Foreigners feel Shanghai’s big Expo ban was just smoke and mirrors
n 2010, as Shanghai prepared itself to receive millions of visitors for the World Expo 2010, city authorities introduced a smoking ban to much fanfare. It was part of a raft of policies aimed at improving the city’s image for visitors from across the country and, in particular, overseas.
The move was met with much skepticism, but no smoking signs began appearing in public venues and ashtrays were put behind counters. A hot line was even set up to report transgressions of the new regulation.
However, with the fifififive- year anniversary of the ban coming up this weekend, the rules are still patchily enforced. The Global Times took to the streets to ask foreign visitors and residents what impact they think the ban has had, if any.
Lou, tourist, France
I have been in Shanghai for a week and I did not realize there was any kind of smoking ban here. In my hostel they don’t allow smoking in the bedrooms, but it is fififine in the common area and the bar. I only smoke when I’m out, andd at all the bars I have been to, it has been fine. Sure, it can get a bit smoky, and I feel bad for the staff. But everyone seems to smoke here anyway. We are getting tough on smoking in France, there are many restrictions and more coming. Although not everywhere follows them, it is far better than in Shanghai!
Adam, intern, the US
It really annoys me to see people smoking where they shouldn’t. Sometimes I get into the elevator in the morning and there’s someone smoking in there. Once it happened, I asked the guy to stop and pointed at the no smoking sign, and he completely ignored me. And this was in an elevator! It's not like he was very convincing. so there needs to be more enforcement and more penalties for people who ignore the rules. But I don't see it happening anytime soon. It’s been five years already and nothing’s changed!
Marija, student, Croatia
I’m a smoker but I support the ban. I think having to step outside to smoke surely makes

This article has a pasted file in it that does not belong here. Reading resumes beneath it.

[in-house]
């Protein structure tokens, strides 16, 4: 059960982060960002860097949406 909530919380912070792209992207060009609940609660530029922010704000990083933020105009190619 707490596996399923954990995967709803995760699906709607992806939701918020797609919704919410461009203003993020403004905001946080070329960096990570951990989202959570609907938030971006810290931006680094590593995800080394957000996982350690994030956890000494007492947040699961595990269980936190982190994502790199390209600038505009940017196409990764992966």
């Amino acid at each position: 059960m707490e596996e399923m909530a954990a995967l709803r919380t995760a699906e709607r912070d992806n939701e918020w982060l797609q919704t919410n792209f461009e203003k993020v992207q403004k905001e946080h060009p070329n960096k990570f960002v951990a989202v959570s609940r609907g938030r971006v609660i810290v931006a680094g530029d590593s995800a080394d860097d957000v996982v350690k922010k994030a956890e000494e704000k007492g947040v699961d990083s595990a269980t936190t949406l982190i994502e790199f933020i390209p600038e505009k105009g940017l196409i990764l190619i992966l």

youy smoke less.l Also, likei it is a kind nice of little breakb – or it can be a good excuse to escape a conversation you don’t want to have. But yes, it’s horrible getting home from a night out and the next morning your clothes and hair stink of stale smoke. I don’t know if I’m going to quit any time soon, but a smoking ban can’t hurt. Of course, I mean a real one – not like the one in Shanghai that everyone ignores!
Rich, teacher, the UK
Of course it is possible that people will abide by a ban, but what is needed is strict enforcement, and of course respect for the law. Here, everything seems negotiable and no one takes any notice or confronts anyone who breaks the rules. If you really want something, you have to support it fully. Maybe Chinese people don’t really want a smoking ban.
Tony, teacher, the UK
I remember the days in the UK before the smoking ban in pubs there. No one thought it would work, and it was very controversial but boom – it was like overnight. It worked. And people by and large have stuck with it. It seemed incredible back then, but now it is just taken for granted. And I have to say it is so much nicer in pubs. But here, even in bars that have no smoking signs everywhere, people still smoke. It’s a joke really. Actually, I don’t even really notice it any more. So it takes a while to adjust when I go back home to the UK.
The fifive- year anniversary of the smoking ban in Shanghai comes up this weekend.